Maine's Penobscot River finally runs free after huge restoration project

(CBS News) BANGOR, Maine -- For the first time in 200 years, the Penobscot River in northeastern Maine is running free.

Billed as the largest river restoration project in the country, it took 10 years to get Penobscot River back to its natural state.
Billed as the largest river restoration project in the country, it took 10 years to get Penobscot River back to its natural state.
CBS News

Billed as the largest river restoration project in the country, it took 10 years and $62 million to get it back to its natural state.

Laura Rose Day
Laura Rose Day
CBS News

Laura Rose Day heads up the Penobscot River Restoration Trust. She says the river is coming back to life.

"I think that near death is a very accurate statement of where life in this river has been. We're really talking about fisheries that have been devastated," said Rose Day.

In the 1800s and 1900s, the river was a thriving hub for industry. Business prospered, but the natural balance and the once-flourishing fish population suffered. Years of fighting over the dams followed.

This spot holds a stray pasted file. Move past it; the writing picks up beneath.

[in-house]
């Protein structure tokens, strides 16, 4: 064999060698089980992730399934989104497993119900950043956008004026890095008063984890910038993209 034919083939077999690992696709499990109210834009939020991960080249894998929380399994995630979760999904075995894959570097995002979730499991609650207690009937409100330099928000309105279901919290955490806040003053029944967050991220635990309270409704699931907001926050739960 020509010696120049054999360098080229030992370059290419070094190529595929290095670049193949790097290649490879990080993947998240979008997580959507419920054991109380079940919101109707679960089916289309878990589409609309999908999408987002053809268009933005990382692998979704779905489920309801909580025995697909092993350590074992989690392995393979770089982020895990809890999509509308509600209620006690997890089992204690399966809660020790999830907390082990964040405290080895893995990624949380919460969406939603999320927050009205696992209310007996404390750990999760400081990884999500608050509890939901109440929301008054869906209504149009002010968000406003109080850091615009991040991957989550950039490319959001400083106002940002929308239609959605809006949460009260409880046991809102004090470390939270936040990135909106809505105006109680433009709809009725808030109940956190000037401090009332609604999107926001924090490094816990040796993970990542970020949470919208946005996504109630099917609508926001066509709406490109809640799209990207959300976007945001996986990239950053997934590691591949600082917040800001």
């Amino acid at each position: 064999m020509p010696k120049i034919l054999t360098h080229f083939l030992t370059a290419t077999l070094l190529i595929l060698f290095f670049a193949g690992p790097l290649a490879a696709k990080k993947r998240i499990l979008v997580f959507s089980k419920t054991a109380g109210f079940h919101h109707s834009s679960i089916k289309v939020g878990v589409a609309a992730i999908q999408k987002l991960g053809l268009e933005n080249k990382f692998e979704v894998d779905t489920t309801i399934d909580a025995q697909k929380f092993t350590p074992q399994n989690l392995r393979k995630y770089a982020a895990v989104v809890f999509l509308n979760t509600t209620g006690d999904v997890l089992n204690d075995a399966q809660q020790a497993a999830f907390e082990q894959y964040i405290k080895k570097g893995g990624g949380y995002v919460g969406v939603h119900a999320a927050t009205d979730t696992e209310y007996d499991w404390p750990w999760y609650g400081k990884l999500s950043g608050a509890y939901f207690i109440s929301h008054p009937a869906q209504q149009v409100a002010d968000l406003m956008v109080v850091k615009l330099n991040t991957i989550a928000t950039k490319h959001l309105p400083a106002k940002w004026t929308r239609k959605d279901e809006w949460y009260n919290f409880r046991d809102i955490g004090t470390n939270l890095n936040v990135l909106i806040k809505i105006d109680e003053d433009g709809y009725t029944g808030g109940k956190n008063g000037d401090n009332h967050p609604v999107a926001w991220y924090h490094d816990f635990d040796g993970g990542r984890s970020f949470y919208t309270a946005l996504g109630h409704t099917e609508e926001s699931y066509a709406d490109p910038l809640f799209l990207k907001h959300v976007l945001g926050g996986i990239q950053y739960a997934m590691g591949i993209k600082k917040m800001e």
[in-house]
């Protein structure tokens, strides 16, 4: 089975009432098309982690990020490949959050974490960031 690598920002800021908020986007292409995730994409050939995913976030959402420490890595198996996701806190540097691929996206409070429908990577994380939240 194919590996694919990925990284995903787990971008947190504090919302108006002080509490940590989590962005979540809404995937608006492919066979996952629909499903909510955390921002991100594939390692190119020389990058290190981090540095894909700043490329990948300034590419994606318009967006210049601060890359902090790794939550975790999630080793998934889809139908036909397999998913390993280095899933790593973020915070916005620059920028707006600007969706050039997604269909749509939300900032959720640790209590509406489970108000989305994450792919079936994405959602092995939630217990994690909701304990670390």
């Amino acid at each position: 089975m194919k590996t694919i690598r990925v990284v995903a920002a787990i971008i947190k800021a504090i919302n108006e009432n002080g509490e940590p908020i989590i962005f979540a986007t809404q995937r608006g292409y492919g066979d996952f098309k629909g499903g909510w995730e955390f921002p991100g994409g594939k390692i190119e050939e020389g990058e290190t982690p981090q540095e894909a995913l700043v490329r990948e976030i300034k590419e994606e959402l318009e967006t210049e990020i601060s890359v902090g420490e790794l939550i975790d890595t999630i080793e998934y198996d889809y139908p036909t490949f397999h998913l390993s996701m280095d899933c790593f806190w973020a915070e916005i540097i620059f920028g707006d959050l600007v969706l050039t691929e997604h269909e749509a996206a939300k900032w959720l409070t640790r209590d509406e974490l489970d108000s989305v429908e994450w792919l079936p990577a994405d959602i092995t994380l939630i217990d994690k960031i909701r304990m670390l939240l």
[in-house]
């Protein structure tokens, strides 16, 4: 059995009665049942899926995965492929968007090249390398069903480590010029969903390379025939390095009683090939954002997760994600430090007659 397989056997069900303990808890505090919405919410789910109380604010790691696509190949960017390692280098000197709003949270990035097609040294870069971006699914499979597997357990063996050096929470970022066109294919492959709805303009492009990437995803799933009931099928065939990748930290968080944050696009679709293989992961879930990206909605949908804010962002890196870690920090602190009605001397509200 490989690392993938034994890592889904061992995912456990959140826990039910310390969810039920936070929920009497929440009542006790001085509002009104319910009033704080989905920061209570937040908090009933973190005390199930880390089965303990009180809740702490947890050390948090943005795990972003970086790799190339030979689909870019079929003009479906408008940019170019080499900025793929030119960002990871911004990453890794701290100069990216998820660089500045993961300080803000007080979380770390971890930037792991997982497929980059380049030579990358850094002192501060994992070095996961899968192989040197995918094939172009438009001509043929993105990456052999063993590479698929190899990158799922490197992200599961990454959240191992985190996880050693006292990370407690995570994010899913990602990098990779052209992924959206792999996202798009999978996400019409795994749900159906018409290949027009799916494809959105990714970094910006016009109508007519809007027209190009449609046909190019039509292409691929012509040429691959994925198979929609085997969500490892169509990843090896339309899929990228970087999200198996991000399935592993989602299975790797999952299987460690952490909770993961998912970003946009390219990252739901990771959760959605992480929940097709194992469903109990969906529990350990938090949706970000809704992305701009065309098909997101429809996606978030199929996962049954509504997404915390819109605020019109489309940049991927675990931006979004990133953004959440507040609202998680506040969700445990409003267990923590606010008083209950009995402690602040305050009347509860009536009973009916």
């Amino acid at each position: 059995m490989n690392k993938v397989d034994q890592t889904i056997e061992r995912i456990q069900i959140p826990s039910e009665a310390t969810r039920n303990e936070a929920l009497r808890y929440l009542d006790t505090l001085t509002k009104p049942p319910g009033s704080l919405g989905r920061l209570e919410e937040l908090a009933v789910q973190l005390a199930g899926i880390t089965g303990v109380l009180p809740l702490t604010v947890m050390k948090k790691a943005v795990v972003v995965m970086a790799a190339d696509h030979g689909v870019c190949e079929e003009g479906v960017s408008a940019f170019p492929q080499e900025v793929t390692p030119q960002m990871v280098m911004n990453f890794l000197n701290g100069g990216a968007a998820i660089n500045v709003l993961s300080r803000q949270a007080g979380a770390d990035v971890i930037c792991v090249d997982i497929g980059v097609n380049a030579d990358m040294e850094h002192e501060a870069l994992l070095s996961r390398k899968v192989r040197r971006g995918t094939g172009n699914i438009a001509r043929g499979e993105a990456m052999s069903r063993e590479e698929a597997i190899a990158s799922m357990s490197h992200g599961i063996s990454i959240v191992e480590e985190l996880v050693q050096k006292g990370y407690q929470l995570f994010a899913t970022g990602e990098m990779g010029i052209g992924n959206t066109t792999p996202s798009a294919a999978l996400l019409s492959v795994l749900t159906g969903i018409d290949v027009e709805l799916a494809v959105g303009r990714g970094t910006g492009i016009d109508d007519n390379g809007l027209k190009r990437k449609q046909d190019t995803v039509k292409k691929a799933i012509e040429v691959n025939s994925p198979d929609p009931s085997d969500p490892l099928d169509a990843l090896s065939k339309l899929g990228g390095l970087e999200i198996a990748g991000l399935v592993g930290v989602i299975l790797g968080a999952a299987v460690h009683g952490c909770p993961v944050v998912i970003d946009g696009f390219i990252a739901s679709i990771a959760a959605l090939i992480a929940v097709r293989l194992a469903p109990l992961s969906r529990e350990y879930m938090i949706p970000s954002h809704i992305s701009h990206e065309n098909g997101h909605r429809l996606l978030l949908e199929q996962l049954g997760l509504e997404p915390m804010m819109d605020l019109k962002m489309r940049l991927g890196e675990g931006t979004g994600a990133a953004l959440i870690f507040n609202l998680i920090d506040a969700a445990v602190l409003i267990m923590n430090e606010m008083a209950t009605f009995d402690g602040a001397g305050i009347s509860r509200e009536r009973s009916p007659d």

Then in 2003, there was a rare meeting of the minds among conservationists, industry and government.

In the 1800s and 1900s, the area along the river was a thriving hub for industry.
In the 1800s and 1900s, the area along the river was a thriving hub for industry.
CBS News

The parties agreed to a $62 million plan to remove two major dams and increase energy production at six other plants on the river's tributaries.

Scott Phillips
Scott Phillips
CBS News

"Unfortunately, the salmon are very severely depleted. Removing the dams and opening up access to about a thousand miles of habitat, it'll make a huge difference," said Rose Day.

A huge difference not only to the fish, but to the people.

The area around the river is also home to the Penobscot Indians, who have lived along these banks for thousands of years.

Scott Phillips is an ambassador to the Restoration Project.

Watch: Nature: Penobscot River

"This is the homeland for the Penobscot Nation. This section of the river was basically taken away from us for the last 180-200 years because the dam's impeded our travel on here and impeded the fish," said Phillips.

"We're not talking about rolling back the industrialized world here, we're talking about making some very strategic changes," said Rose Day.

"It's awesome to look at a river flowing through where a dam stood for 200 years and to think that we can get back some of what we've lost," she added.

It's once again a river where fish and people can thrive.

  • Chip Reid

    Chip Reid is CBS News' national correspondent.